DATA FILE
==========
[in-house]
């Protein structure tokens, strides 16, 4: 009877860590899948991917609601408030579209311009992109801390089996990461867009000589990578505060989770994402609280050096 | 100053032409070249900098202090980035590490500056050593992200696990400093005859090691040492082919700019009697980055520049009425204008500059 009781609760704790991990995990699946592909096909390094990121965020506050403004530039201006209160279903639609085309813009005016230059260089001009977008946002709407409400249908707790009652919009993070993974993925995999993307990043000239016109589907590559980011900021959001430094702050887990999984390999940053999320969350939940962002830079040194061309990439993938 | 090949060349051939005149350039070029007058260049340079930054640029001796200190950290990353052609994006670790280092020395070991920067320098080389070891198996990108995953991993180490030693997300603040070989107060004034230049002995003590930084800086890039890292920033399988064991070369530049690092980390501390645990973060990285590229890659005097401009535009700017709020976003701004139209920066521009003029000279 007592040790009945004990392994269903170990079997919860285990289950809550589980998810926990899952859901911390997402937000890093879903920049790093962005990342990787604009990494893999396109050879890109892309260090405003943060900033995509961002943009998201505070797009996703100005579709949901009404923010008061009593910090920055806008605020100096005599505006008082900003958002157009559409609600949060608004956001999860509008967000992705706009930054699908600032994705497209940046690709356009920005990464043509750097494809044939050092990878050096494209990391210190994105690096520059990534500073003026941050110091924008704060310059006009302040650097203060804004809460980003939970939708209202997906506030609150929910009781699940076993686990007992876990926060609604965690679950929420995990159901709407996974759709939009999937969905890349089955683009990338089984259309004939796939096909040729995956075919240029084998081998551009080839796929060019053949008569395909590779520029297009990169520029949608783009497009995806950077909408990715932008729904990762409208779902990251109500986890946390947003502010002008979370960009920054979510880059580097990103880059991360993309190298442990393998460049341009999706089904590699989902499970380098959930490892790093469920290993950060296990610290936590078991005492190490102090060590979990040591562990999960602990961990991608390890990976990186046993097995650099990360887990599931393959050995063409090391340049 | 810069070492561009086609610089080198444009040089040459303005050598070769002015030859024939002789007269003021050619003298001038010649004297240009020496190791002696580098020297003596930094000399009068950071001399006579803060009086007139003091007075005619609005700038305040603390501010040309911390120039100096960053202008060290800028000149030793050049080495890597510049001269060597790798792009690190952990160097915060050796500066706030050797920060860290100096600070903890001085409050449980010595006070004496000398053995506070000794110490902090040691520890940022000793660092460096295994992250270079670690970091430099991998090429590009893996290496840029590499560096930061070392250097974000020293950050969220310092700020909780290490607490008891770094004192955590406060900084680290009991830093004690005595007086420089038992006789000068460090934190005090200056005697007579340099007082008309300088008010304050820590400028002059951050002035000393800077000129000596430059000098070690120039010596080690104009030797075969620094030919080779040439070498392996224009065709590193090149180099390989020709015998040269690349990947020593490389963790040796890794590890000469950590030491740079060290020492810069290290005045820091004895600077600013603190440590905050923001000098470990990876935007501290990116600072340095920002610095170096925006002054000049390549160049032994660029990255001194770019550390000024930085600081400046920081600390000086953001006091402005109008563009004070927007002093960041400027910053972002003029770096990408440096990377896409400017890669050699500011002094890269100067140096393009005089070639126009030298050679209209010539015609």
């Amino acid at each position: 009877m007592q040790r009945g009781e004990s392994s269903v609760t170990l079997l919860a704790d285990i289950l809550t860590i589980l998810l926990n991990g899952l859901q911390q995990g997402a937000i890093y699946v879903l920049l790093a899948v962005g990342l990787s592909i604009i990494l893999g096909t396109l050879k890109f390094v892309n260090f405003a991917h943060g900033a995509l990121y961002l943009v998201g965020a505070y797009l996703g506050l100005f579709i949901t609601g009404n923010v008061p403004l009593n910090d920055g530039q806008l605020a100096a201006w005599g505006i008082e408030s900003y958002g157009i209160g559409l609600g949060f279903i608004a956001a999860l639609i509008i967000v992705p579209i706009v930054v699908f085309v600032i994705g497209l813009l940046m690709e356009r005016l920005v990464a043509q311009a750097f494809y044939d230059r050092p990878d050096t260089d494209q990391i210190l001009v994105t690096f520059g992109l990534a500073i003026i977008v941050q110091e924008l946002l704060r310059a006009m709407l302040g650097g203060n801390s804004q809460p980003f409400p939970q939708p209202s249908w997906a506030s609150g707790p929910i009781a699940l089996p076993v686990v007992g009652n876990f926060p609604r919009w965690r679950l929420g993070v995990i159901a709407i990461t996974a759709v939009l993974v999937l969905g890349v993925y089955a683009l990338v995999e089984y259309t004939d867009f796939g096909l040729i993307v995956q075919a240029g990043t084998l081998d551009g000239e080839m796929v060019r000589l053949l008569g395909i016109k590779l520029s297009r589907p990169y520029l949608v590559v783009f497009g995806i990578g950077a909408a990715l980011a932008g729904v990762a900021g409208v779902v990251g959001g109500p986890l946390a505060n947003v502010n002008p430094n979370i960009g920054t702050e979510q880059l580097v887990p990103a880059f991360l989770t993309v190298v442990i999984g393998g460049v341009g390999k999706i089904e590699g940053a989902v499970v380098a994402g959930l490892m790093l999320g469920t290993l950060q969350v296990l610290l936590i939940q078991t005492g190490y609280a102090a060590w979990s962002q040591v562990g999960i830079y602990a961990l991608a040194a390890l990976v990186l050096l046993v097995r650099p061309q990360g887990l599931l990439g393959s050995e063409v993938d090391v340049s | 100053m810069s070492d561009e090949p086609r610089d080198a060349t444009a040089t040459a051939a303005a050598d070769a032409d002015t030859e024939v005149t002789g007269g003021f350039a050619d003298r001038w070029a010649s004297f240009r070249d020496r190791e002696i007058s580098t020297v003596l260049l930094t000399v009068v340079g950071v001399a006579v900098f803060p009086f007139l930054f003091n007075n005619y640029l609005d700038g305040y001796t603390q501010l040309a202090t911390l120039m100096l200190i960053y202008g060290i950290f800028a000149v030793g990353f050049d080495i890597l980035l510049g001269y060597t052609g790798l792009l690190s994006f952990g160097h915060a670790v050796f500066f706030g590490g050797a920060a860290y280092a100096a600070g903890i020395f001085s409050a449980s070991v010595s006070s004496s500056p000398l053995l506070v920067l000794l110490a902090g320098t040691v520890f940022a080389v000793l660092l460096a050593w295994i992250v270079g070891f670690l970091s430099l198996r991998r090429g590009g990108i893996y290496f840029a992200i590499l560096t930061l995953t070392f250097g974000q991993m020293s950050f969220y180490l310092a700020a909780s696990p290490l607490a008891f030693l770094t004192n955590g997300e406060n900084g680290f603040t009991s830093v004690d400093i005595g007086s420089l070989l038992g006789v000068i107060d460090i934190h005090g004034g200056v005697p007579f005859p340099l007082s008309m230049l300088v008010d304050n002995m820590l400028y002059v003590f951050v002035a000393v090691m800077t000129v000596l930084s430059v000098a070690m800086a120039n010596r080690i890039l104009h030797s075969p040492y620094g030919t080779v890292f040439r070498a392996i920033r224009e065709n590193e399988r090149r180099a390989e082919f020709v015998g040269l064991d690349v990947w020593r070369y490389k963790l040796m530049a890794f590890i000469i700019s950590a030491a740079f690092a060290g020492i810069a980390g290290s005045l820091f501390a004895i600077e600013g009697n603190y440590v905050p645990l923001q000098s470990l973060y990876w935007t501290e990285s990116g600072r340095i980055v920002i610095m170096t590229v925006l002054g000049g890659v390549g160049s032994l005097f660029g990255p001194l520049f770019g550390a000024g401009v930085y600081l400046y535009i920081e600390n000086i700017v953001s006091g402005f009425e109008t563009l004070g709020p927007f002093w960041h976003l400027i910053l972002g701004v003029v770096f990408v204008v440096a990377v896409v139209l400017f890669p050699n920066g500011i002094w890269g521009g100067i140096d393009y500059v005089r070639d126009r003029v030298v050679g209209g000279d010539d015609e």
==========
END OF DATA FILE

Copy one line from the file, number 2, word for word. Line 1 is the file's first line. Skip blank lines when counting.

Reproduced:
């Protein structure tokens, strides 16, 4: 009877860590899948991917609601408030579209311009992109801390089996990461867009000589990578505060989770994402609280050096 | 100053032409070249900098202090980035590490500056050593992200696990400093005859090691040492082919700019009697980055520049009425204008500059 009781609760704790991990995990699946592909096909390094990121965020506050403004530039201006209160279903639609085309813009005016230059260089001009977008946002709407409400249908707790009652919009993070993974993925995999993307990043000239016109589907590559980011900021959001430094702050887990999984390999940053999320969350939940962002830079040194061309990439993938 | 090949060349051939005149350039070029007058260049340079930054640029001796200190950290990353052609994006670790280092020395070991920067320098080389070891198996990108995953991993180490030693997300603040070989107060004034230049002995003590930084800086890039890292920033399988064991070369530049690092980390501390645990973060990285590229890659005097401009535009700017709020976003701004139209920066521009003029000279 007592040790009945004990392994269903170990079997919860285990289950809550589980998810926990899952859901911390997402937000890093879903920049790093962005990342990787604009990494893999396109050879890109892309260090405003943060900033995509961002943009998201505070797009996703100005579709949901009404923010008061009593910090920055806008605020100096005599505006008082900003958002157009559409609600949060608004956001999860509008967000992705706009930054699908600032994705497209940046690709356009920005990464043509750097494809044939050092990878050096494209990391210190994105690096520059990534500073003026941050110091924008704060310059006009302040650097203060804004809460980003939970939708209202997906506030609150929910009781699940076993686990007992876990926060609604965690679950929420995990159901709407996974759709939009999937969905890349089955683009990338089984259309004939796939096909040729995956075919240029084998081998551009080839796929060019053949008569395909590779520029297009990169520029949608783009497009995806950077909408990715932008729904990762409208779902990251109500986890946390947003502010002008979370960009920054979510880059580097990103880059991360993309190298442990393998460049341009999706089904590699989902499970380098959930490892790093469920290993950060296990610290936590078991005492190490102090060590979990040591562990999960602990961990991608390890990976990186046993097995650099990360887990599931393959050995063409090391340049 | 810069070492561009086609610089080198444009040089040459303005050598070769002015030859024939002789007269003021050619003298001038010649004297240009020496190791002696580098020297003596930094000399009068950071001399006579803060009086007139003091007075005619609005700038305040603390501010040309911390120039100096960053202008060290800028000149030793050049080495890597510049001269060597790798792009690190952990160097915060050796500066706030050797920060860290100096600070903890001085409050449980010595006070004496000398053995506070000794110490902090040691520890940022000793660092460096295994992250270079670690970091430099991998090429590009893996290496840029590499560096930061070392250097974000020293950050969220310092700020909780290490607490008891770094004192955590406060900084680290009991830093004690005595007086420089038992006789000068460090934190005090200056005697007579340099007082008309300088008010304050820590400028002059951050002035000393800077000129000596430059000098070690120039010596080690104009030797075969620094030919080779040439070498392996224009065709590193090149180099390989020709015998040269690349990947020593490389963790040796890794590890000469950590030491740079060290020492810069290290005045820091004895600077600013603190440590905050923001000098470990990876935007501290990116600072340095920002610095170096925006002054000049390549160049032994660029990255001194770019550390000024930085600081400046920081600390000086953001006091402005109008563009004070927007002093960041400027910053972002003029770096990408440096990377896409400017890669050699500011002094890269100067140096393009005089070639126009030298050679209209010539015609």